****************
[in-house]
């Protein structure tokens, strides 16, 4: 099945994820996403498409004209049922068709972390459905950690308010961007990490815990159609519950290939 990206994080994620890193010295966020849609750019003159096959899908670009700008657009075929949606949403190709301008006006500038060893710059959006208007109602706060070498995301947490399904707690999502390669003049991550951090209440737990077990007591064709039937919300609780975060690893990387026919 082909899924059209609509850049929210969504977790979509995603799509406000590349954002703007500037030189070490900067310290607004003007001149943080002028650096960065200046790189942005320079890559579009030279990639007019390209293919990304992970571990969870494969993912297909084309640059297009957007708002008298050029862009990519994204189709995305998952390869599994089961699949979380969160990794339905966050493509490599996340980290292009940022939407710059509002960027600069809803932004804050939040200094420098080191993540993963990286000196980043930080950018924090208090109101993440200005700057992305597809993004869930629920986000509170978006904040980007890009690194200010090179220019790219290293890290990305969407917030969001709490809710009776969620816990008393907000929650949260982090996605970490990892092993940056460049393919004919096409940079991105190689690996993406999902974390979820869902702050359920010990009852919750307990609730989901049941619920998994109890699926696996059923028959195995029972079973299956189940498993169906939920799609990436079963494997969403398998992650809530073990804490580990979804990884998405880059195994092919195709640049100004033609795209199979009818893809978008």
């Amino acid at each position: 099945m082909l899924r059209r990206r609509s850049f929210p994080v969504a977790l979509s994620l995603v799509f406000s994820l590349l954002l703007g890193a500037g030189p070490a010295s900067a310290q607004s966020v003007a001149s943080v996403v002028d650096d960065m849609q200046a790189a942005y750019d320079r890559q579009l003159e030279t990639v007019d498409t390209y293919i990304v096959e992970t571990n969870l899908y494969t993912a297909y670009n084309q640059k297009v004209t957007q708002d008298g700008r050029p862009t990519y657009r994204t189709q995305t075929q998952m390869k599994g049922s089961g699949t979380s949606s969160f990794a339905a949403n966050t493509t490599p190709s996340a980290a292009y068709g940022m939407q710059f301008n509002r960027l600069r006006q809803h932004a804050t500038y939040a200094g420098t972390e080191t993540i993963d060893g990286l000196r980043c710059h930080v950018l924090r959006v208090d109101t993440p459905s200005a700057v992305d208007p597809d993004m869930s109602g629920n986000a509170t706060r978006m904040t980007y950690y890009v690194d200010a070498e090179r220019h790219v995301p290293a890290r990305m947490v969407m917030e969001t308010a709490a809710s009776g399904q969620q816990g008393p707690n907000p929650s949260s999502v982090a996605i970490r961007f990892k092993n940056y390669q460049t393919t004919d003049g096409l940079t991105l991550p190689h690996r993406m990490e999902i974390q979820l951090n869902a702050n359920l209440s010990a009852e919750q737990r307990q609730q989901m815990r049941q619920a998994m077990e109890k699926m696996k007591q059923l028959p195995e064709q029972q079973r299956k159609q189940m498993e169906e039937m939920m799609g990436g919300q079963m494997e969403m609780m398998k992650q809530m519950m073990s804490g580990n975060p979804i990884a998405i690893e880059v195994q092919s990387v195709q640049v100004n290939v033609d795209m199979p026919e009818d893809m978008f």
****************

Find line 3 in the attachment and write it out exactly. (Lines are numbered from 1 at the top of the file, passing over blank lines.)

């Amino acid at each position: 099945m082909l899924r059209r990206r609509s850049f929210p994080v969504a977790l979509s994620l995603v799509f406000s994820l590349l954002l703007g890193a500037g030189p070490a010295s900067a310290q607004s966020v003007a001149s943080v996403v002028d650096d960065m849609q200046a790189a942005y750019d320079r890559q579009l003159e030279t990639v007019d498409t390209y293919i990304v096959e992970t571990n969870l899908y494969t993912a297909y670009n084309q640059k297009v004209t957007q708002d008298g700008r050029p862009t990519y657009r994204t189709q995305t075929q998952m390869k599994g049922s089961g699949t979380s949606s969160f990794a339905a949403n966050t493509t490599p190709s996340a980290a292009y068709g940022m939407q710059f301008n509002r960027l600069r006006q809803h932004a804050t500038y939040a200094g420098t972390e080191t993540i993963d060893g990286l000196r980043c710059h930080v950018l924090r959006v208090d109101t993440p459905s200005a700057v992305d208007p597809d993004m869930s109602g629920n986000a509170t706060r978006m904040t980007y950690y890009v690194d200010a070498e090179r220019h790219v995301p290293a890290r990305m947490v969407m917030e969001t308010a709490a809710s009776g399904q969620q816990g008393p707690n907000p929650s949260s999502v982090a996605i970490r961007f990892k092993n940056y390669q460049t393919t004919d003049g096409l940079t991105l991550p190689h690996r993406m990490e999902i974390q979820l951090n869902a702050n359920l209440s010990a009852e919750q737990r307990q609730q989901m815990r049941q619920a998994m077990e109890k699926m696996k007591q059923l028959p195995e064709q029972q079973r299956k159609q189940m498993e169906e039937m939920m799609g990436g919300q079963m494997e969403m609780m398998k992650q809530m519950m073990s804490g580990n975060p979804i990884a998405i690893e880059v195994q092919s990387v195709q640049v100004n290939v033609d795209m199979p026919e009818d893809m978008f």